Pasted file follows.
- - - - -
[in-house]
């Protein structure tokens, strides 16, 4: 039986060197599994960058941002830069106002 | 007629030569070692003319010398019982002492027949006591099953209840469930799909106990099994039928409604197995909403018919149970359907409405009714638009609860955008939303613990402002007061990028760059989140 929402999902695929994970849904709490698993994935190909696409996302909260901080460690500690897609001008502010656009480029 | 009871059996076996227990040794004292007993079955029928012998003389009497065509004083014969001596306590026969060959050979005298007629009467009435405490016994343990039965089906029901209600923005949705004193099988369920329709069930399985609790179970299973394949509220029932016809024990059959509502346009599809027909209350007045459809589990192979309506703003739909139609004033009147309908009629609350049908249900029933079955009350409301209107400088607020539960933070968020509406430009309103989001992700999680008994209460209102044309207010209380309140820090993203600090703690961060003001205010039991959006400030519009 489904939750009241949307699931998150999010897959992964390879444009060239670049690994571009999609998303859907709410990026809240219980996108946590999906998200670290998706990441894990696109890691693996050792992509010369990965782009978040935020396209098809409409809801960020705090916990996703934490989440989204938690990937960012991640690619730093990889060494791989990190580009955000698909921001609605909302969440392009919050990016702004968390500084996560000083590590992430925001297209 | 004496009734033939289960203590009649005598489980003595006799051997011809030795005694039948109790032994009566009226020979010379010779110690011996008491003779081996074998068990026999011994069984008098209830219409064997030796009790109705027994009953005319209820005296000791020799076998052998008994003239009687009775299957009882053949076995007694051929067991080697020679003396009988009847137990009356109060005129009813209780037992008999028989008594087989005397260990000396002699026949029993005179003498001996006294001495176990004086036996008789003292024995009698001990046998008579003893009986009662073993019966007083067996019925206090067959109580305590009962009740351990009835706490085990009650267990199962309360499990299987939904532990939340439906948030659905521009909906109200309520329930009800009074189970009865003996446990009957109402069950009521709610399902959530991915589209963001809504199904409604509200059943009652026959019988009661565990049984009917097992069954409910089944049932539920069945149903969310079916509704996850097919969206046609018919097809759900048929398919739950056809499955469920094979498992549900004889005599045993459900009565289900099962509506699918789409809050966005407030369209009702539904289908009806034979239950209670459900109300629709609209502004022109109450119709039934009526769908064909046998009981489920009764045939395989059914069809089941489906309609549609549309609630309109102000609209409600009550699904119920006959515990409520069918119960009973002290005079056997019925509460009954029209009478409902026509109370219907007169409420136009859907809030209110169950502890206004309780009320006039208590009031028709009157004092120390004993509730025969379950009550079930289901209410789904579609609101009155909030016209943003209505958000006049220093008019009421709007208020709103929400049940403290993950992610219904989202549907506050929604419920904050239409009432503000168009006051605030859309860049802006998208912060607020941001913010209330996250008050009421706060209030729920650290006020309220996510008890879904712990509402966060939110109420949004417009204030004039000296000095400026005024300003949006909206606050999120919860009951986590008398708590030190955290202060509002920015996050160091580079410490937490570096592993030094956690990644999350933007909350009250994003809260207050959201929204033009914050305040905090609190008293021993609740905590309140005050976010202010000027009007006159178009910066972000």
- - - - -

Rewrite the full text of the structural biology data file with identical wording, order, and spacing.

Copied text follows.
[in-house]
């Protein structure tokens, strides 16, 4: 039986060197599994960058941002830069106002 | 007629030569070692003319010398019982002492027949006591099953209840469930799909106990099994039928409604197995909403018919149970359907409405009714638009609860955008939303613990402002007061990028760059989140 929402999902695929994970849904709490698993994935190909696409996302909260901080460690500690897609001008502010656009480029 | 009871059996076996227990040794004292007993079955029928012998003389009497065509004083014969001596306590026969060959050979005298007629009467009435405490016994343990039965089906029901209600923005949705004193099988369920329709069930399985609790179970299973394949509220029932016809024990059959509502346009599809027909209350007045459809589990192979309506703003739909139609004033009147309908009629609350049908249900029933079955009350409301209107400088607020539960933070968020509406430009309103989001992700999680008994209460209102044309207010209380309140820090993203600090703690961060003001205010039991959006400030519009 489904939750009241949307699931998150999010897959992964390879444009060239670049690994571009999609998303859907709410990026809240219980996108946590999906998200670290998706990441894990696109890691693996050792992509010369990965782009978040935020396209098809409409809801960020705090916990996703934490989440989204938690990937960012991640690619730093990889060494791989990190580009955000698909921001609605909302969440392009919050990016702004968390500084996560000083590590992430925001297209 | 004496009734033939289960203590009649005598489980003595006799051997011809030795005694039948109790032994009566009226020979010379010779110690011996008491003779081996074998068990026999011994069984008098209830219409064997030796009790109705027994009953005319209820005296000791020799076998052998008994003239009687009775299957009882053949076995007694051929067991080697020679003396009988009847137990009356109060005129009813209780037992008999028989008594087989005397260990000396002699026949029993005179003498001996006294001495176990004086036996008789003292024995009698001990046998008579003893009986009662073993019966007083067996019925206090067959109580305590009962009740351990009835706490085990009650267990199962309360499990299987939904532990939340439906948030659905521009909906109200309520329930009800009074189970009865003996446990009957109402069950009521709610399902959530991915589209963001809504199904409604509200059943009652026959019988009661565990049984009917097992069954409910089944049932539920069945149903969310079916509704996850097919969206046609018919097809759900048929398919739950056809499955469920094979498992549900004889005599045993459900009565289900099962509506699918789409809050966005407030369209009702539904289908009806034979239950209670459900109300629709609209502004022109109450119709039934009526769908064909046998009981489920009764045939395989059914069809089941489906309609549609549309609630309109102000609209409600009550699904119920006959515990409520069918119960009973002290005079056997019925509460009954029209009478409902026509109370219907007169409420136009859907809030209110169950502890206004309780009320006039208590009031028709009157004092120390004993509730025969379950009550079930289901209410789904579609609101009155909030016209943003209505958000006049220093008019009421709007208020709103929400049940403290993950992610219904989202549907506050929604419920904050239409009432503000168009006051605030859309860049802006998208912060607020941001913010209330996250008050009421706060209030729920650290006020309220996510008890879904712990509402966060939110109420949004417009204030004039000296000095400026005024300003949006909206606050999120919860009951986590008398708590030190955290202060509002920015996050160091580079410490937490570096592993030094956690990644999350933007909350009250994003809260207050959201929204033009914050305040905090609190008293021993609740905590309140005050976010202010000027009007006159178009910066972000």